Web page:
It's my life in jewelry.

It's life from the eyes of a jewelry lover.

It's a look at the jewelry industry through the eyes of a jewelry lover.

It's a look at life, love, and family through a series of stories and reflections about jewelry and the impact it has on all of us.

It's a series of stories about jewelry and the effect it has on life, love, and family.

The life, love, and family is sort of what gets lost here when I find myself explaining to people what Jeweled is about. Remember, that's what one of my early readers called me up about as soon as he'd finished reading...that the back of the book did nothing to capture the true sentiment of the book, which is actually about life and love.

Still, I like Jeweled better. If for no other reason than it is much more unique to me and my life and passion. I mean, how often do you meet a girl who throws jewelry-themed parties where the guests are forced to play matching games involving diamond cuts? (And how often does said girl become secretly appalled when all of the guests positively *suck* at this game? I mean, what self-respecting adult woman doesn't know that April's birthstone is the diamond? Or that the skinny, football-shaped cut is called a marquise?) Next time, they should read up beforehand. I know just the book.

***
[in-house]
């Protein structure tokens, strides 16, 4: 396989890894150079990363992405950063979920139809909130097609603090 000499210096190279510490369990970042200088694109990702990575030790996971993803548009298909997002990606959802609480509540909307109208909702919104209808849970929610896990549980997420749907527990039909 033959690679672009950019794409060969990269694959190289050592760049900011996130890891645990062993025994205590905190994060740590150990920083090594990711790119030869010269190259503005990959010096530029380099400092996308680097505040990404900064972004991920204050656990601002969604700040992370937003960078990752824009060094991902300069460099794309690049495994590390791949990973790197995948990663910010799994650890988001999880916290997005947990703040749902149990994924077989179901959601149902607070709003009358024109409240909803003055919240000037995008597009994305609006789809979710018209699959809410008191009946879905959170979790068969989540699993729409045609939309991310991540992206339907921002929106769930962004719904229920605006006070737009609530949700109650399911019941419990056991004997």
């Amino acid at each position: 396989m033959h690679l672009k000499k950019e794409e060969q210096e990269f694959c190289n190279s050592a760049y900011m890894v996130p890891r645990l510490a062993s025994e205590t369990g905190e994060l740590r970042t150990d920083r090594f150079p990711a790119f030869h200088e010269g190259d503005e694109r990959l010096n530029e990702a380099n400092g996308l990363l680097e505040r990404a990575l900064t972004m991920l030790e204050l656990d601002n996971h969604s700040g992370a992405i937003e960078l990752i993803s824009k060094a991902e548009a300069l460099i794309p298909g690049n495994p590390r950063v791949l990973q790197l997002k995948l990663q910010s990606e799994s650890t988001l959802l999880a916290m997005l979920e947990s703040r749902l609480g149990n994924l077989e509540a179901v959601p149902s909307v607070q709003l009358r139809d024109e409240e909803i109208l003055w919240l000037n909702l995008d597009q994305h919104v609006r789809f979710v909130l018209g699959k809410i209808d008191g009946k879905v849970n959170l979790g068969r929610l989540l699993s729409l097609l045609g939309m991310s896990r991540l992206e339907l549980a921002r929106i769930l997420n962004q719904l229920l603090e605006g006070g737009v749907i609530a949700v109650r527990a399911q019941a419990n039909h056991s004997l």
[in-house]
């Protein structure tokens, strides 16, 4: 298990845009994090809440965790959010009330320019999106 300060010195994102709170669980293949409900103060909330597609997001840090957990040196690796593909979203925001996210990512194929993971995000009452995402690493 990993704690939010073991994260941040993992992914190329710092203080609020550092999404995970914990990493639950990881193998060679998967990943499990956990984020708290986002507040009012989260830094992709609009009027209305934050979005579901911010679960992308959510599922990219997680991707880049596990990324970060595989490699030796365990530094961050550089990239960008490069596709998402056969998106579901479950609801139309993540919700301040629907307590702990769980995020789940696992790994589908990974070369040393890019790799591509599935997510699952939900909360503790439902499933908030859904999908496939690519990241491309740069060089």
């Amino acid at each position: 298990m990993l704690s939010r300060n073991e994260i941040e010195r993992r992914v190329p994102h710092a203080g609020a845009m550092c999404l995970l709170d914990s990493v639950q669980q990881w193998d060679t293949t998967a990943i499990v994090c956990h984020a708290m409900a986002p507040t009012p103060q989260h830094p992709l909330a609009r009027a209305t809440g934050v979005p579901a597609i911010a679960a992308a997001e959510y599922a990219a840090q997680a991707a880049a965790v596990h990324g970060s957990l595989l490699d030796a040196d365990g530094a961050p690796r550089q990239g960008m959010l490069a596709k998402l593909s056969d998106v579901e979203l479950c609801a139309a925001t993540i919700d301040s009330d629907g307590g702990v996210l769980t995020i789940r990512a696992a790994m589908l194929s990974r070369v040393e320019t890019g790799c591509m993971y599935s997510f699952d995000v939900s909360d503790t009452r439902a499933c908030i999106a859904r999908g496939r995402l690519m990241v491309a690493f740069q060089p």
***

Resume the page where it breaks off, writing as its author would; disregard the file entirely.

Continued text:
JUL
15

The Contest

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It's that time of year again, folks. And I can't believe it's this far into the summer without me mentioning the annual Nay Family Summer reading contest (see: Summer Side Job).

Of course, for all the stacks of to-read books I always have on hand, I'm a bit embarassed to admit I'm only on my second book of the summer, and we're already over halfway through. Pretty sure my 5-year-old nephew is going to beat me on nothing but Horton Hears a Who.